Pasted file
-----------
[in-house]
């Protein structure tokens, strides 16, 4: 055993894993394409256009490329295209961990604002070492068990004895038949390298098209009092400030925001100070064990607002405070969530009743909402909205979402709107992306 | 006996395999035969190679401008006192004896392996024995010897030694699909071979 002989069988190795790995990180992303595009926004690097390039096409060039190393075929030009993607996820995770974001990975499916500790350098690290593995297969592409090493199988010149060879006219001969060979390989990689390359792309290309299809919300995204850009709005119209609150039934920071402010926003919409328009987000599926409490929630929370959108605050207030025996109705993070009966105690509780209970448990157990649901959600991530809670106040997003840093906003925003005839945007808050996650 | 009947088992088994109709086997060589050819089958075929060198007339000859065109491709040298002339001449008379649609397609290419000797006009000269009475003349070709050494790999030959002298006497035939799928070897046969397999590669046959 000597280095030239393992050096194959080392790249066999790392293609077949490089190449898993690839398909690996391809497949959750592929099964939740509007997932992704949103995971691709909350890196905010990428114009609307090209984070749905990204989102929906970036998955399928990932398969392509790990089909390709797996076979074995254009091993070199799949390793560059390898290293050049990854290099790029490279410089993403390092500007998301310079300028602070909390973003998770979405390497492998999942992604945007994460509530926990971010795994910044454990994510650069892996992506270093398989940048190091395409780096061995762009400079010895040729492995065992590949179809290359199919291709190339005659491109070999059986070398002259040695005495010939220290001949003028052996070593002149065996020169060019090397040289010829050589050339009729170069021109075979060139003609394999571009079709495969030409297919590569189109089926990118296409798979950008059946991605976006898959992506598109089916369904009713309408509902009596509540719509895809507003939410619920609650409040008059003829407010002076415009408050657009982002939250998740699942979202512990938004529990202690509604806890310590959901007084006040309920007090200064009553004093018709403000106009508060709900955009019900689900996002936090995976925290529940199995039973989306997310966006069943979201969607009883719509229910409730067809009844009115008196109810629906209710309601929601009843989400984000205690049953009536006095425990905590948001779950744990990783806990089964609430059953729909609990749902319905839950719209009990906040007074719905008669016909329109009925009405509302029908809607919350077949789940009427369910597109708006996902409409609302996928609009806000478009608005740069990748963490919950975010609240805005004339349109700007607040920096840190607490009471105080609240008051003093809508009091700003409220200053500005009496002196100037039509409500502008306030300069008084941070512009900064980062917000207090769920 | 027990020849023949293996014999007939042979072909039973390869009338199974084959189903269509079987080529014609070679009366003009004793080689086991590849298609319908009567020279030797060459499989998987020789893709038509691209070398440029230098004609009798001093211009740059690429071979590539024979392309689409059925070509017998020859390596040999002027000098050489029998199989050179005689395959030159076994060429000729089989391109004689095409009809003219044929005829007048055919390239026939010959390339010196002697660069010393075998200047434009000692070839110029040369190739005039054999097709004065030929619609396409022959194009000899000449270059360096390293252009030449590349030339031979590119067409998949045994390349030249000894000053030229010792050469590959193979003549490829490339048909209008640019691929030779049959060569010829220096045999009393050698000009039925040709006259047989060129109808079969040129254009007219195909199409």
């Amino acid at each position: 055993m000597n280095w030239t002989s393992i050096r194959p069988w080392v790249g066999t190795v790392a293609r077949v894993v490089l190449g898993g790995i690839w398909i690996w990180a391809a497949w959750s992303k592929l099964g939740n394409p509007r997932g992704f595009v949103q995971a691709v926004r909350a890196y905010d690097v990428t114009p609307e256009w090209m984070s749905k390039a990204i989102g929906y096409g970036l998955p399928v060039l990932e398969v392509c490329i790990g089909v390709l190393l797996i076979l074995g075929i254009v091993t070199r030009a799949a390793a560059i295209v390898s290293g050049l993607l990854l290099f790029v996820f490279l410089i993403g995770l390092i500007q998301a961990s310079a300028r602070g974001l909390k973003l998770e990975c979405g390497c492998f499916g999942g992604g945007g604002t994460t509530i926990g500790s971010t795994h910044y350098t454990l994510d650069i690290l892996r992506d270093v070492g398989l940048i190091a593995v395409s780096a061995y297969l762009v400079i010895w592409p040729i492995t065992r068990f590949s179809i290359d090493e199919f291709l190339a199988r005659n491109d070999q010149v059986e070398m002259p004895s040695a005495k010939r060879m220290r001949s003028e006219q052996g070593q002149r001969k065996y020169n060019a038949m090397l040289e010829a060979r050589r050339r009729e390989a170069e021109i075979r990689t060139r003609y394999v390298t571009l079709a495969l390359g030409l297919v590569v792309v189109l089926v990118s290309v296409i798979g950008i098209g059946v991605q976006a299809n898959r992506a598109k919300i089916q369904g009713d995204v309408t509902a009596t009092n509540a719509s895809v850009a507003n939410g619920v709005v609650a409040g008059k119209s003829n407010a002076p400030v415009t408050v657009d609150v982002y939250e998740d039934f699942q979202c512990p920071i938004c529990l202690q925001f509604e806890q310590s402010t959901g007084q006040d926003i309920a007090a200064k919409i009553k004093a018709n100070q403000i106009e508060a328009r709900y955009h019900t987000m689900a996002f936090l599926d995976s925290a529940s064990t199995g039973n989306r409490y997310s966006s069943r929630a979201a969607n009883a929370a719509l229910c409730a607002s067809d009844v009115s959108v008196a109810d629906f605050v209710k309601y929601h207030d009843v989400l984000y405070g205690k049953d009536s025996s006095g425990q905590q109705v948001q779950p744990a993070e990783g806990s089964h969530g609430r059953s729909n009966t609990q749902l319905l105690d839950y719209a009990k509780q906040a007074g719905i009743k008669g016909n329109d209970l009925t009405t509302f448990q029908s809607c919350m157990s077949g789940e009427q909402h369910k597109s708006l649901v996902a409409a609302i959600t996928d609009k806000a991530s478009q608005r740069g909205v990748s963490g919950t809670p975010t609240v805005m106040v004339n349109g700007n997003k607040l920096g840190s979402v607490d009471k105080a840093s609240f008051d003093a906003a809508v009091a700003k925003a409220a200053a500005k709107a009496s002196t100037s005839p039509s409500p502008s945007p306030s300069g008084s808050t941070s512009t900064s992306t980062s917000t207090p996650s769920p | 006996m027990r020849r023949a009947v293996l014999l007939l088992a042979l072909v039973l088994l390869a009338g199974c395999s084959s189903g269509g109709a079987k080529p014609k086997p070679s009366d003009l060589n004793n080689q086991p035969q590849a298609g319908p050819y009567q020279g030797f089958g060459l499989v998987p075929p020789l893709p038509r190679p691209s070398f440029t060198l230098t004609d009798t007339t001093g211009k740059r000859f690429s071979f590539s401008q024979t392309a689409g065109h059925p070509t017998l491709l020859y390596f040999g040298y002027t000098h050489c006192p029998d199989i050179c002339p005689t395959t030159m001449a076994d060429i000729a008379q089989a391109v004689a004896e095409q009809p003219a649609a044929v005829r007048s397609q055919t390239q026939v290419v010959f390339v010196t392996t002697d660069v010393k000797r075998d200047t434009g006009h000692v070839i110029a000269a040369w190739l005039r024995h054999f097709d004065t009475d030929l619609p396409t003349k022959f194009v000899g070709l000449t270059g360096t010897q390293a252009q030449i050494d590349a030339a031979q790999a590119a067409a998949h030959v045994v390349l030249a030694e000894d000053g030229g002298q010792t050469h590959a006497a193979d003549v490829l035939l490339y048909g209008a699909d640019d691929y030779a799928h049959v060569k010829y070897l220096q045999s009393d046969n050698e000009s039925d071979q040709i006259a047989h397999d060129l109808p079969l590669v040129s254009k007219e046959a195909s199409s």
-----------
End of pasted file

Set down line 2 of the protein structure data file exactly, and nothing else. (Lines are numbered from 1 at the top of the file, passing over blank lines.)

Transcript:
């Protein structure tokens, strides 16, 4: 055993894993394409256009490329295209961990604002070492068990004895038949390298098209009092400030925001100070064990607002405070969530009743909402909205979402709107992306 | 006996395999035969190679401008006192004896392996024995010897030694699909071979 002989069988190795790995990180992303595009926004690097390039096409060039190393075929030009993607996820995770974001990975499916500790350098690290593995297969592409090493199988010149060879006219001969060979390989990689390359792309290309299809919300995204850009709005119209609150039934920071402010926003919409328009987000599926409490929630929370959108605050207030025996109705993070009966105690509780209970448990157990649901959600991530809670106040997003840093906003925003005839945007808050996650 | 009947088992088994109709086997060589050819089958075929060198007339000859065109491709040298002339001449008379649609397609290419000797006009000269009475003349070709050494790999030959002298006497035939799928070897046969397999590669046959 000597280095030239393992050096194959080392790249066999790392293609077949490089190449898993690839398909690996391809497949959750592929099964939740509007997932992704949103995971691709909350890196905010990428114009609307090209984070749905990204989102929906970036998955399928990932398969392509790990089909390709797996076979074995254009091993070199799949390793560059390898290293050049990854290099790029490279410089993403390092500007998301310079300028602070909390973003998770979405390497492998999942992604945007994460509530926990971010795994910044454990994510650069892996992506270093398989940048190091395409780096061995762009400079010895040729492995065992590949179809290359199919291709190339005659491109070999059986070398002259040695005495010939220290001949003028052996070593002149065996020169060019090397040289010829050589050339009729170069021109075979060139003609394999571009079709495969030409297919590569189109089926990118296409798979950008059946991605976006898959992506598109089916369904009713309408509902009596509540719509895809507003939410619920609650409040008059003829407010002076415009408050657009982002939250998740699942979202512990938004529990202690509604806890310590959901007084006040309920007090200064009553004093018709403000106009508060709900955009019900689900996002936090995976925290529940199995039973989306997310966006069943979201969607009883719509229910409730067809009844009115008196109810629906209710309601929601009843989400984000205690049953009536006095425990905590948001779950744990990783806990089964609430059953729909609990749902319905839950719209009990906040007074719905008669016909329109009925009405509302029908809607919350077949789940009427369910597109708006996902409409609302996928609009806000478009608005740069990748963490919950975010609240805005004339349109700007607040920096840190607490009471105080609240008051003093809508009091700003409220200053500005009496002196100037039509409500502008306030300069008084941070512009900064980062917000207090769920 | 027990020849023949293996014999007939042979072909039973390869009338199974084959189903269509079987080529014609070679009366003009004793080689086991590849298609319908009567020279030797060459499989998987020789893709038509691209070398440029230098004609009798001093211009740059690429071979590539024979392309689409059925070509017998020859390596040999002027000098050489029998199989050179005689395959030159076994060429000729089989391109004689095409009809003219044929005829007048055919390239026939010959390339010196002697660069010393075998200047434009000692070839110029040369190739005039054999097709004065030929619609396409022959194009000899000449270059360096390293252009030449590349030339031979590119067409998949045994390349030249000894000053030229010792050469590959193979003549490829490339048909209008640019691929030779049959060569010829220096045999009393050698000009039925040709006259047989060129109808079969040129254009007219195909199409």